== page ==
I would just like to clear up a misconception that the City of Whitehorse is currently perpetuating. A brand is not a logo; it is not an advertisement; it is not a colour or even a slogan. A brand is everything about how you are perceived or experienced by your audience. You have one even if you don't want one. 
"Branding" is about coming to a clear understanding about what you value, what sets you apart, and what—specifically— makes you different. Then you can begin to articulate your values and differentiation in your communications.
What's valuable in rebranding the city we live in is the opportunity to understand what people living here and abroad feel about Whitehorse, how the city envisions it's future and how best to represent that.
SOME of this information gets translated into visual components, like colours, a logo, a "tag-line." But branding has the potential to radically change how the subject functions internally too. In the case of the city, having guidelines about our city brand could allow all the different departments and businesses to work together in creating a unified vision of Whitehorse's future.
At this very moment, the "brand" of Whitehorse is being created by a  public vote on two logos. There's so much to write about this that would far exceed my blog quota for the day.
This is the survey:
The image above is taken from this survey and you will note that it asks you to choose a logo. I repeat… a logo is NOT a brand! 
Unfortunately you cannot finish the survey without clicking on one of the two logos, so please make note in the comments that without an articulated set of brand values you are not selecting an identity in any meaningful sense. You are actually being asked which picture you like best based on a gut reaction.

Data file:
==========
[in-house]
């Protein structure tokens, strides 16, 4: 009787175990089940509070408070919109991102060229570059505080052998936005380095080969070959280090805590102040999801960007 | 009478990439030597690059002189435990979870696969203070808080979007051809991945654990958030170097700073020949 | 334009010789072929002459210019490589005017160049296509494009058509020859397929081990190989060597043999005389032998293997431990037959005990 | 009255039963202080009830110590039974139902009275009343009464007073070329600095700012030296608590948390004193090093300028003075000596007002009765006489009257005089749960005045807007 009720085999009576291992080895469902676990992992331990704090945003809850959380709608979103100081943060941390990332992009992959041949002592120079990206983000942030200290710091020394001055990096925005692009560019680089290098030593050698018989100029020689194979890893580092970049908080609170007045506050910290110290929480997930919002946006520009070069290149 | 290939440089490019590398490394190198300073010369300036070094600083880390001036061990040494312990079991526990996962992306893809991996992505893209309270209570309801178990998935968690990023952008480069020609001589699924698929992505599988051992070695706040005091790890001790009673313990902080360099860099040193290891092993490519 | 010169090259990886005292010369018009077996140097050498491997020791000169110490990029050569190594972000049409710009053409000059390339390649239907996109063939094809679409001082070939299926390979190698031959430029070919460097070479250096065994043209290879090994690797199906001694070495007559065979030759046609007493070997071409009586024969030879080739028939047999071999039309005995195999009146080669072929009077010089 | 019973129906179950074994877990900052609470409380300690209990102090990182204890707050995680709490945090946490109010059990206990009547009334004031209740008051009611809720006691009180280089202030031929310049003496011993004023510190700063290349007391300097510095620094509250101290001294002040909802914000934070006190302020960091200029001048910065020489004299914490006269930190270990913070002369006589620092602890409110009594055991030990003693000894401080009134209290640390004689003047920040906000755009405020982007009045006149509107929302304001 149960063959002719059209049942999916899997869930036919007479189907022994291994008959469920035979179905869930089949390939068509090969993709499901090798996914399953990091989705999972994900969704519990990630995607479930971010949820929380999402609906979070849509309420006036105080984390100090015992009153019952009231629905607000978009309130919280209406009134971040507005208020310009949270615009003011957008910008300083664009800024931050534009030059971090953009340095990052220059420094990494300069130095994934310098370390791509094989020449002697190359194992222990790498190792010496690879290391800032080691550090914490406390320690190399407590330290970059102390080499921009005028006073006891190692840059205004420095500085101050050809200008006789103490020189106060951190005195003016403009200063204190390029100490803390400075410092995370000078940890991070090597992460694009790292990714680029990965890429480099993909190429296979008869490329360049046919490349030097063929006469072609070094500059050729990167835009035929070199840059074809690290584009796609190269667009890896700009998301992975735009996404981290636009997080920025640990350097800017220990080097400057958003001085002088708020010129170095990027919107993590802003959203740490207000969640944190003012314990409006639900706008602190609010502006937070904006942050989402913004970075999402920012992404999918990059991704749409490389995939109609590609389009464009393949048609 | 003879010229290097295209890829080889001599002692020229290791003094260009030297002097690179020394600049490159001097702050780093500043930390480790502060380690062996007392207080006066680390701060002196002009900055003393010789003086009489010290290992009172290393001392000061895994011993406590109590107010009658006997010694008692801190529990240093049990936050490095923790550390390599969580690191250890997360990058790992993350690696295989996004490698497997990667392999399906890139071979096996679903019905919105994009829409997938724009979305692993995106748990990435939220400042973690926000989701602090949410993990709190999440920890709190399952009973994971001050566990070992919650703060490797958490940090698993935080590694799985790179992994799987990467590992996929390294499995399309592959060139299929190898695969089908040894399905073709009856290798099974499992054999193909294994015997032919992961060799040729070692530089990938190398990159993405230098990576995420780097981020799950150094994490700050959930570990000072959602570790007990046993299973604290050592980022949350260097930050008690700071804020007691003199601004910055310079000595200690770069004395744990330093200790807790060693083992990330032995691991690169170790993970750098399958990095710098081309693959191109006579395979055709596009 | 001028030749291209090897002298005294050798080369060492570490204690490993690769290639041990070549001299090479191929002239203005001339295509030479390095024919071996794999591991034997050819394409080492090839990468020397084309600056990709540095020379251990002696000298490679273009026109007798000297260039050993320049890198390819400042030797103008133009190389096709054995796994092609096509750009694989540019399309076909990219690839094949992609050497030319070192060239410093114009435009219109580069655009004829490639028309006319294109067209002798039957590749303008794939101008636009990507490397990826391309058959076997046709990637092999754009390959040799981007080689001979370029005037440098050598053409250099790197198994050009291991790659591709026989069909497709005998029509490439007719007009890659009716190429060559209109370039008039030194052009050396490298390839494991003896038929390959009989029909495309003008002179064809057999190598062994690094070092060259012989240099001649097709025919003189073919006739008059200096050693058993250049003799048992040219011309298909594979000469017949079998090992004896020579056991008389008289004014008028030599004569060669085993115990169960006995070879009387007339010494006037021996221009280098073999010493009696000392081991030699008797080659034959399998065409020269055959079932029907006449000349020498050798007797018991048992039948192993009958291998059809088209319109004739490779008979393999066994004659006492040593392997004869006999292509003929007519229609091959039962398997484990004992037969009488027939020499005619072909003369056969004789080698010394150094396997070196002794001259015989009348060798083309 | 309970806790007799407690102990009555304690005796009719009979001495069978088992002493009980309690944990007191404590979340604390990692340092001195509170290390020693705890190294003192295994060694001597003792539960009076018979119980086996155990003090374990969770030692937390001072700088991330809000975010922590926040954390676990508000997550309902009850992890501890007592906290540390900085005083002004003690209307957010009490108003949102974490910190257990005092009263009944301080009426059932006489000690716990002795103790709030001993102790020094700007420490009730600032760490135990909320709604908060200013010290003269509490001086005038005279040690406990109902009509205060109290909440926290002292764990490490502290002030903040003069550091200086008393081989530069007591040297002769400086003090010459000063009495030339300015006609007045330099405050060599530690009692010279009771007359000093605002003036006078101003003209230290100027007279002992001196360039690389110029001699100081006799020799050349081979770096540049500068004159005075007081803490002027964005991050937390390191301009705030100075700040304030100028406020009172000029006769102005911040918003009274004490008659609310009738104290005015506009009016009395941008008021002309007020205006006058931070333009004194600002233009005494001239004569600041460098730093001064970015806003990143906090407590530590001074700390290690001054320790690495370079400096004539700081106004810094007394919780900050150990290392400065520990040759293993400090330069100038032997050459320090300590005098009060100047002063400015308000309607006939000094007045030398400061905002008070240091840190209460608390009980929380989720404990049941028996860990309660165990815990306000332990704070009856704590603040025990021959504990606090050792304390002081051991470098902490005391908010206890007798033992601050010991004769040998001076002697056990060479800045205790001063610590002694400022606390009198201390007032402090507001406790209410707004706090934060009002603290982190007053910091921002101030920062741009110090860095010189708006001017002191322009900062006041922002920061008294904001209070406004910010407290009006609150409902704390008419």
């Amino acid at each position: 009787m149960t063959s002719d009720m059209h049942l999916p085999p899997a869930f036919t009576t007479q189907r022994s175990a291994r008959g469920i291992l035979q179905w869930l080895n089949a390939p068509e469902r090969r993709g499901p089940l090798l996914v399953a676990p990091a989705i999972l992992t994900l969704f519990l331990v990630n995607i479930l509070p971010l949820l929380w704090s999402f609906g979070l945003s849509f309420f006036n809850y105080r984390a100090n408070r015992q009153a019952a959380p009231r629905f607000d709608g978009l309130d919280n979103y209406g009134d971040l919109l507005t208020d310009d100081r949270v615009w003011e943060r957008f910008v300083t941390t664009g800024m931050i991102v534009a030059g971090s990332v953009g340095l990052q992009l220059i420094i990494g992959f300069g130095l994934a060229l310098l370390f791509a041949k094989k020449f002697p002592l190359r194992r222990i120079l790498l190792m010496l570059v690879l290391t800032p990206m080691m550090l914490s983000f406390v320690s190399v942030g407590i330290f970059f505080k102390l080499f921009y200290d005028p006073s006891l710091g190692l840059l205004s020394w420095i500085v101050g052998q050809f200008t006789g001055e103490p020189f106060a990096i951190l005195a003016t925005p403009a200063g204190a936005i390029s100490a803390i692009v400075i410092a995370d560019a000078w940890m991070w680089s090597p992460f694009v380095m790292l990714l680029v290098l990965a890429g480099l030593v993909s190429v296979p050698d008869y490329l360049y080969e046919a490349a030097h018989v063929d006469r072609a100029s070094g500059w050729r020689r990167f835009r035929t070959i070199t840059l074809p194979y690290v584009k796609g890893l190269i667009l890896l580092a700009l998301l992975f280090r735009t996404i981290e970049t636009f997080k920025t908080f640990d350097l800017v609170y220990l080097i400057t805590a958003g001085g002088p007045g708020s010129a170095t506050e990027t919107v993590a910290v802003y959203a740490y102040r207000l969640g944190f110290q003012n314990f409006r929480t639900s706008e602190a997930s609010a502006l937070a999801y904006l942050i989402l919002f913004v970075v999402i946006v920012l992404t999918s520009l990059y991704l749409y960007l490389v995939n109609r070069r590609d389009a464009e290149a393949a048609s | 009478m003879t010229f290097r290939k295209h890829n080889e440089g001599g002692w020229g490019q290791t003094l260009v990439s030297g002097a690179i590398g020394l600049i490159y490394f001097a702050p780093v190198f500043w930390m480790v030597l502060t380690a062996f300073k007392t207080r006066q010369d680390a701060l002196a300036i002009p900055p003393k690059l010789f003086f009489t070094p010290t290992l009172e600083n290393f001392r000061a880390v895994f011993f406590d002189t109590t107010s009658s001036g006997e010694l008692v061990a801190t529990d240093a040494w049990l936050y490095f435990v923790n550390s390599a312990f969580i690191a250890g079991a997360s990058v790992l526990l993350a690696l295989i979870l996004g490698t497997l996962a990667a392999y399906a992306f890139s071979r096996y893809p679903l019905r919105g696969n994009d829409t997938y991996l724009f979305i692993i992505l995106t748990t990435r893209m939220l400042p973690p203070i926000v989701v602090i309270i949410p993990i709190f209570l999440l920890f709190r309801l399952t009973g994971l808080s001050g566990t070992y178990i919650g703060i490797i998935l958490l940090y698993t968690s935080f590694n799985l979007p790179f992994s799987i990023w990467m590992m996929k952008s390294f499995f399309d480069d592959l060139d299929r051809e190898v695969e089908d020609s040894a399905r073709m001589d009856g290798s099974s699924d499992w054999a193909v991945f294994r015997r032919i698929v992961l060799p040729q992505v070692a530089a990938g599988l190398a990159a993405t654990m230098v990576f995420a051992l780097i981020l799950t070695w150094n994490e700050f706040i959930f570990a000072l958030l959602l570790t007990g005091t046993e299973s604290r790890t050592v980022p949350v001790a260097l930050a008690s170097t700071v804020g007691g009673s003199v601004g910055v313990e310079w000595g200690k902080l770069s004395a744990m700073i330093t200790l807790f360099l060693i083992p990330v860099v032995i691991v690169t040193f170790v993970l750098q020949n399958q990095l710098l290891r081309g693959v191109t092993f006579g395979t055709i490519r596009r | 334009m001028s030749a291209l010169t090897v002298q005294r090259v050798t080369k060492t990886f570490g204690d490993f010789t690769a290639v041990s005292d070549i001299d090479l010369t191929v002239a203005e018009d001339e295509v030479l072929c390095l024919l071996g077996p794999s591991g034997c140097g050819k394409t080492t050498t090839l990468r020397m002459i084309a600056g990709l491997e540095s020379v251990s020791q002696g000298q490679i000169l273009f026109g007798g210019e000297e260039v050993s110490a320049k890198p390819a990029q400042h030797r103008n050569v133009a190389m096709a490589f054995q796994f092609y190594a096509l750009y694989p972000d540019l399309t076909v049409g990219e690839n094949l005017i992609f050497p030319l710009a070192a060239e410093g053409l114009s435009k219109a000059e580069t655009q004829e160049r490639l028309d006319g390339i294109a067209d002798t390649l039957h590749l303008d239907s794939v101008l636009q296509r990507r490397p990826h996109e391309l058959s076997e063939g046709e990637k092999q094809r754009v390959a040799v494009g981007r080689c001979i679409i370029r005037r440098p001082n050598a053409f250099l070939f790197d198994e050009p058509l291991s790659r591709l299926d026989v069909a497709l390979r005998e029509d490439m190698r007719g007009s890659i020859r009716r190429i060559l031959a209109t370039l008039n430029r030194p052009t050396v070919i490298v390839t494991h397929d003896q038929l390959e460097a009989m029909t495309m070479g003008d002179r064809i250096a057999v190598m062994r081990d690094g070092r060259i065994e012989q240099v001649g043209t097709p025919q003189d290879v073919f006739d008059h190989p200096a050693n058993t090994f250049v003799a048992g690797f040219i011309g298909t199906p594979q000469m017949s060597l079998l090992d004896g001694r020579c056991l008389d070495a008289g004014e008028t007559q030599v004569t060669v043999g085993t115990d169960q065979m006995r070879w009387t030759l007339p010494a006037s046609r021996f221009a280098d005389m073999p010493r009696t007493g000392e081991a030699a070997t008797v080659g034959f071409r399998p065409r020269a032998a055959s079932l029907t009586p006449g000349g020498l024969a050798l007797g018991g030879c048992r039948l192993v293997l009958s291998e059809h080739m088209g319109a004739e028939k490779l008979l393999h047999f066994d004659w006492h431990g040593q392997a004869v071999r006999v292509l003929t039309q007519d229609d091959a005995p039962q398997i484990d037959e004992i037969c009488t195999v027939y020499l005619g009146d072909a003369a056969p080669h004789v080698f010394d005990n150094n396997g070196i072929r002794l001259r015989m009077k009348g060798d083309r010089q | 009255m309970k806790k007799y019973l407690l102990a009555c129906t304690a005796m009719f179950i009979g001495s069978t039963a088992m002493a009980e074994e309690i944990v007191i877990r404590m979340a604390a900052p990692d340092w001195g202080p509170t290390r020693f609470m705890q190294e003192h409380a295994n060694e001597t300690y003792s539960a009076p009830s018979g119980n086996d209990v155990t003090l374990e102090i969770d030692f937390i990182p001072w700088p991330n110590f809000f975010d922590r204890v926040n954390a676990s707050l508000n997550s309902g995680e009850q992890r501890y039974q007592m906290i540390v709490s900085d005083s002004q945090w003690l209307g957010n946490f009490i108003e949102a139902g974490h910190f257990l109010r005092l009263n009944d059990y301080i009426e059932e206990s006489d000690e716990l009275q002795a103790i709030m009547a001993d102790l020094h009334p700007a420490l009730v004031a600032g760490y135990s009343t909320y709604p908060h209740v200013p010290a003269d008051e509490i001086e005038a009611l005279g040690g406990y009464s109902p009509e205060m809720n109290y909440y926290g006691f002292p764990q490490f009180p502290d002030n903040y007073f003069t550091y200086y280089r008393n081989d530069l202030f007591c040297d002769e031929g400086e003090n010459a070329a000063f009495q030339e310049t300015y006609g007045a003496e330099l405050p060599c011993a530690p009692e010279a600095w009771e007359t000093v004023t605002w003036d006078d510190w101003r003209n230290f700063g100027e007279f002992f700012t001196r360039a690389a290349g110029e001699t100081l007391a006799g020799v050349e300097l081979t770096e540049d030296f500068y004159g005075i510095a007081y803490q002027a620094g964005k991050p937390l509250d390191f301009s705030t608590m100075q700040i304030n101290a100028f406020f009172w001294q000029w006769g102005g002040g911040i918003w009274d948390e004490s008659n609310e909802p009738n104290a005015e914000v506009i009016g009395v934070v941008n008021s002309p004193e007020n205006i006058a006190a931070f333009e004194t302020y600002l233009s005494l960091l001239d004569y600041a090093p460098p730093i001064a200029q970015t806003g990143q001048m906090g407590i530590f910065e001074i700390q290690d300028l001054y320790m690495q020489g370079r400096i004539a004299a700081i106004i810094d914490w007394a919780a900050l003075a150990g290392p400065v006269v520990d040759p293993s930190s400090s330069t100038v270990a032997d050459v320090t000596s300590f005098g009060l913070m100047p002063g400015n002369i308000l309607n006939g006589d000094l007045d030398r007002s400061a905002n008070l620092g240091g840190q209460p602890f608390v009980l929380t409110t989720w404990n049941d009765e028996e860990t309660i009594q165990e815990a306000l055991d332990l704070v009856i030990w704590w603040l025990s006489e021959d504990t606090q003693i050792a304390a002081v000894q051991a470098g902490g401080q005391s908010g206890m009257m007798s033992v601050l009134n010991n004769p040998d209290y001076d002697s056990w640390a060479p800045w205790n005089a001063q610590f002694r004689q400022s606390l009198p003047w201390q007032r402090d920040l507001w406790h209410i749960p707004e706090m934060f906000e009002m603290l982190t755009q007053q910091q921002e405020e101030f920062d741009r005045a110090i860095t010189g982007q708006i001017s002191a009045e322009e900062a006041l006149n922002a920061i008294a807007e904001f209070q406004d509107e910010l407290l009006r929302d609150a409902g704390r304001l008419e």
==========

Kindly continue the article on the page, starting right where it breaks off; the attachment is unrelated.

If you have any other questions about branding and what it really means, please drop us a comment/question. We would love to clarify any confusion.



by paul

perhaps the city is indulging in another one of it’s exercises in imaging rather that branding. a real brand would surely include an effort to give the citizens what they want, something inherent in the democratic process. what many people feel (including those who bother to vote) is that their concerns are largely solicited, then ignored. we go through meetings and charrettes only to see decisions based on bureaucratic necessities or the satisfaction of influential factions. there are many instances of this regarding zoning issues, but an immediate example is this logo contest. we have a choice between two things now, and only ‘because the electorate is being a pain in the ass and should have got meaningfully involved earlier, and this whole thing is silly because you can’t please everyone anyway, and we know best so lets get this over with’. that is the city brand in my view. perhaps at this point more energy should be apportioned to process rather than image.